Learning from the ups and down of a big project

May 8, 2017 | 25 Comments


There is a great saying that states that we shouldn’t compare our backstage to other people’s front stage. It sounds so obvious and yet we do it all the time, as all we can see of others is their front stage while we live surrounded by our messy backstage.

This blog is my front stage where I share my artwork and the art-based ideas behind it – like this cup of tea sketch. It’s an object of beauty and I normally share ideas about colour and line etc but not the real-life thoughts that also occur while I sketch. Although you don’t get to see my backstage, I sometimes hint at it in the notes written on the side.

Today I want to share a bit about my recent rough patch and in particular some positive takeaways from my experiences. Just imagine us sitting down having a cup of tea together – this is what I would tell you!

Sketching my life and sharing the experience

The ‘tagline’ for this blog is “sketching my life and sharing the experience” and that is what I aim to do. I share my adventures and thoughts here on the blog in the hope of inspiring others to pursue their creative journey. And then over at SketchingNow I share my techniques in a way designed to help people build their skills and develop their own style.

But in the recent year or so, the ‘sharing’ part of this mission statement has well and truly taken over the ‘sketching’. I am still sketching but no way as much as I would like to. Aside: I know I am not alone in my wish to have more time to sketch!

The commitment of online courses

I love the fact that I am able to share my ideas through online courses, but it is a massive commitment. Not only the effort needed to put together the content of the course itself but also the decisions regarding finding way to host them (using an establish platform or host it yourself) and then the on-going time commitment to manage the whole thing. In my endeavors to do this, I have gone down the route of ‘building my own platform’ to host my courses.

I had no idea what would be involved in that when I started, or how much replying to support emails would become a constant part of my life. And for the last 18 months I have wanted to build my own simplified version of Flickr so that discussions and image sharing could happen on my site.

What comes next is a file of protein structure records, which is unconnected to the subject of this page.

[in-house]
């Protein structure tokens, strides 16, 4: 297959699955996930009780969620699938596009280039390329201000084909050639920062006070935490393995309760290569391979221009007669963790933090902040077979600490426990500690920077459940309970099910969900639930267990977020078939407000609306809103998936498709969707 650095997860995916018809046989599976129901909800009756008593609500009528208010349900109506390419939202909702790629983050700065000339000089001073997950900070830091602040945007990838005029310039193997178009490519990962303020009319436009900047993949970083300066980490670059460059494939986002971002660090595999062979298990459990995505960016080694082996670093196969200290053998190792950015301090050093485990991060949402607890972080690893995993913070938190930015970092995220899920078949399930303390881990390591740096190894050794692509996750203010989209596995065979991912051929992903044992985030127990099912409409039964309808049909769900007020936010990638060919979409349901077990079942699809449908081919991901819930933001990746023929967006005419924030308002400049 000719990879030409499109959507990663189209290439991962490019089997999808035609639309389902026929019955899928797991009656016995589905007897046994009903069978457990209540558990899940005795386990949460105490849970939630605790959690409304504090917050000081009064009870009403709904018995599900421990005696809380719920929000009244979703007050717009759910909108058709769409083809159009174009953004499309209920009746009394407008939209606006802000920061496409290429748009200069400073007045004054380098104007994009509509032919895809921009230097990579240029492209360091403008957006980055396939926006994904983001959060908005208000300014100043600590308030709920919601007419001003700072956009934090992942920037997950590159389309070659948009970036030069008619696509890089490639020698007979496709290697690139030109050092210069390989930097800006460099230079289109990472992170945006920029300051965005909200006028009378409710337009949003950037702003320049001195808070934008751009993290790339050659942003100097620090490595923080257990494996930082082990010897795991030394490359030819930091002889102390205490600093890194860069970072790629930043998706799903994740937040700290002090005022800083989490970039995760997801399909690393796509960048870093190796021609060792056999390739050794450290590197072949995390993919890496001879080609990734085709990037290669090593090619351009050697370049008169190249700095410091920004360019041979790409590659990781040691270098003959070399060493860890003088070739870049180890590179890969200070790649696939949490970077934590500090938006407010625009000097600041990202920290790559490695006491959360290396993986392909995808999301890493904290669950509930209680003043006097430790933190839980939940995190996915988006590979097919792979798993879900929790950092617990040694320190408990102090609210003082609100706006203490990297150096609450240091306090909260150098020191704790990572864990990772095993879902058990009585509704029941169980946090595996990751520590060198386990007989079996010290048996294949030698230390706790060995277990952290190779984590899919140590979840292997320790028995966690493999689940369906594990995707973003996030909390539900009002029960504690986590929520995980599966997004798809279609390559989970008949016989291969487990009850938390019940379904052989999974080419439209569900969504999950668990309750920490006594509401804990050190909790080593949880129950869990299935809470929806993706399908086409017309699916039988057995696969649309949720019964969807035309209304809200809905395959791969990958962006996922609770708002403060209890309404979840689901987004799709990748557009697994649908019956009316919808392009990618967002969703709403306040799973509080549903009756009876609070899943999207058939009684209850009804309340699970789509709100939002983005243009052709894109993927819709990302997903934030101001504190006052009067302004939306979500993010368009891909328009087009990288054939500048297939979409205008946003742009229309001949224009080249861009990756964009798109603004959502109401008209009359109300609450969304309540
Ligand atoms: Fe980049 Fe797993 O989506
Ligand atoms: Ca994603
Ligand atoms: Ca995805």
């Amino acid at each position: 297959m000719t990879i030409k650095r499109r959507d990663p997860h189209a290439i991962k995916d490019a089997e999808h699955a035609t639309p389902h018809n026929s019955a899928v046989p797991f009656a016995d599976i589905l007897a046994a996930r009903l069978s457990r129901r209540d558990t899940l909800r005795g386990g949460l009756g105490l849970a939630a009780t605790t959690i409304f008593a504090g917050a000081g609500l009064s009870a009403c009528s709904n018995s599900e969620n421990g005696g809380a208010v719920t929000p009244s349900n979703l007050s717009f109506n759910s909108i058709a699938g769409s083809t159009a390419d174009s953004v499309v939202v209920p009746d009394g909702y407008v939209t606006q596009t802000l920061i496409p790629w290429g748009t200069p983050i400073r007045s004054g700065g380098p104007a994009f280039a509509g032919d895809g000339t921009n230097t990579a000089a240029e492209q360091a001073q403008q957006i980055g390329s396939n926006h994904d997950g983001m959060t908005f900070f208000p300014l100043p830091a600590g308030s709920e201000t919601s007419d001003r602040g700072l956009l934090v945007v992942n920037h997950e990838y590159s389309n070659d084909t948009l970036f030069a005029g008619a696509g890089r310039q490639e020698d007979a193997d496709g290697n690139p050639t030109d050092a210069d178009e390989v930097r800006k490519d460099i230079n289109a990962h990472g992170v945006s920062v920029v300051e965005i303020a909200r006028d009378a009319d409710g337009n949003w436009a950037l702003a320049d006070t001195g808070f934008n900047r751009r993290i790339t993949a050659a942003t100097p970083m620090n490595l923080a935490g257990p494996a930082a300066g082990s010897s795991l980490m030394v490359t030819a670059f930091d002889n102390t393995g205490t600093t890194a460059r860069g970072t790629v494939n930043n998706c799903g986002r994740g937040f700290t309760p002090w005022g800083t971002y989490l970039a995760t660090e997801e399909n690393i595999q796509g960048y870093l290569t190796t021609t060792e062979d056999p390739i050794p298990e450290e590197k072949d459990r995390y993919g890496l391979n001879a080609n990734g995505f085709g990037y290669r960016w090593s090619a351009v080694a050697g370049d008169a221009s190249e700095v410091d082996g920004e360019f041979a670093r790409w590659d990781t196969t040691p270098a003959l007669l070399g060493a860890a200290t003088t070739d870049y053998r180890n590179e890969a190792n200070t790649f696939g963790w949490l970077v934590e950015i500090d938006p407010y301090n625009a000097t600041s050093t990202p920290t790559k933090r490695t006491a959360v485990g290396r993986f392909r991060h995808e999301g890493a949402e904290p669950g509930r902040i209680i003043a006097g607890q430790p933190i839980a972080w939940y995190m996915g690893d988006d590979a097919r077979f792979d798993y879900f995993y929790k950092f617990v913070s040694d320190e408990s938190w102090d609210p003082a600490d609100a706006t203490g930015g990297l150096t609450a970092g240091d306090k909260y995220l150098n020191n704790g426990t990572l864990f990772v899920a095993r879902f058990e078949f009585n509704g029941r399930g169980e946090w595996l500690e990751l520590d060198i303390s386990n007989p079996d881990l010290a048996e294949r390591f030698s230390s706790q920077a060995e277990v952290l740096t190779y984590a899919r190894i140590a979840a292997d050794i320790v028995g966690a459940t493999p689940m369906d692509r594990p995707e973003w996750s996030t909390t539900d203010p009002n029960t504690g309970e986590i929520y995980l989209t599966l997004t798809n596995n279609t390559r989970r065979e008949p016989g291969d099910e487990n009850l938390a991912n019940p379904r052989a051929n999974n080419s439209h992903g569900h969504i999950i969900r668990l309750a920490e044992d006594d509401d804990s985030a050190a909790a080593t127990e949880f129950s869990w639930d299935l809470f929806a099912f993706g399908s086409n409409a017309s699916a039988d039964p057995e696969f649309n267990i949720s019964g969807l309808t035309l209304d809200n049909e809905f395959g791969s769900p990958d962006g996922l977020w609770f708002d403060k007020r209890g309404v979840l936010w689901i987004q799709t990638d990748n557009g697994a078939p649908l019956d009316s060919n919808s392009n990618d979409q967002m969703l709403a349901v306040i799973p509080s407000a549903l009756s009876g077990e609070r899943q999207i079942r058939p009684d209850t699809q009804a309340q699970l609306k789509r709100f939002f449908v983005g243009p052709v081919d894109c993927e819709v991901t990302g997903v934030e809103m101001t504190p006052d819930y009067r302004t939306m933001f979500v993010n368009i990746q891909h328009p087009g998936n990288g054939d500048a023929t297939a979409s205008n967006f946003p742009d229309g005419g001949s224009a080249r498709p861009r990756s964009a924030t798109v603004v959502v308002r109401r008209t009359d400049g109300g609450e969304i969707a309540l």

An ambitious project

I have seen first hand the struggles that bigger companies have had with their platforms, so knew that it was a massive undertaking for me and the small local design agency who is working with me. But I wanted to do it as I am committed to providing the best possible learning experience for those who enroll in a SketchingNow course. I want SketchingNow to be a place that people can return to frequently so they can be reminded of important concepts and be inspired by others working through the same issues.

I knew it would be a challenging project and I put everything I could into the planning stage in order to minimise the issues and pain when it went live. We did extensive testing and I created a detailed programme to co-ordinate all the updates that I needed to do. But well, when it comes to ‘tech stuff’ the unexpected can always happen, and we have had more than our fair share of issues on the live site.

I have found it hard to cope with since we did so much work beforehand and yet there were still problems! But hardest of all is not my workload and frustrations, but having glitches that effect the user’s experience. I know that in the scheme of big important things in this world, my little online courses are not that big a deal. But I take the transaction I have with every customer very seriously, and this project has taken over my life in the past two months. So it’s definitely been the biggest thing in my head lately.


I truly believe that everything in life happens for a purpose, and to go even further, as a Christian I believe that God is in charge. Romans 8:28 And we know that all things work together for good to them that love God, to them who are the called according to his purpose.

So I have had a lot of comfort through the ups and downs of the last little period, but I have also learnt a lot:

  • how difficult it is to roll out major upgrades to a live site with active members!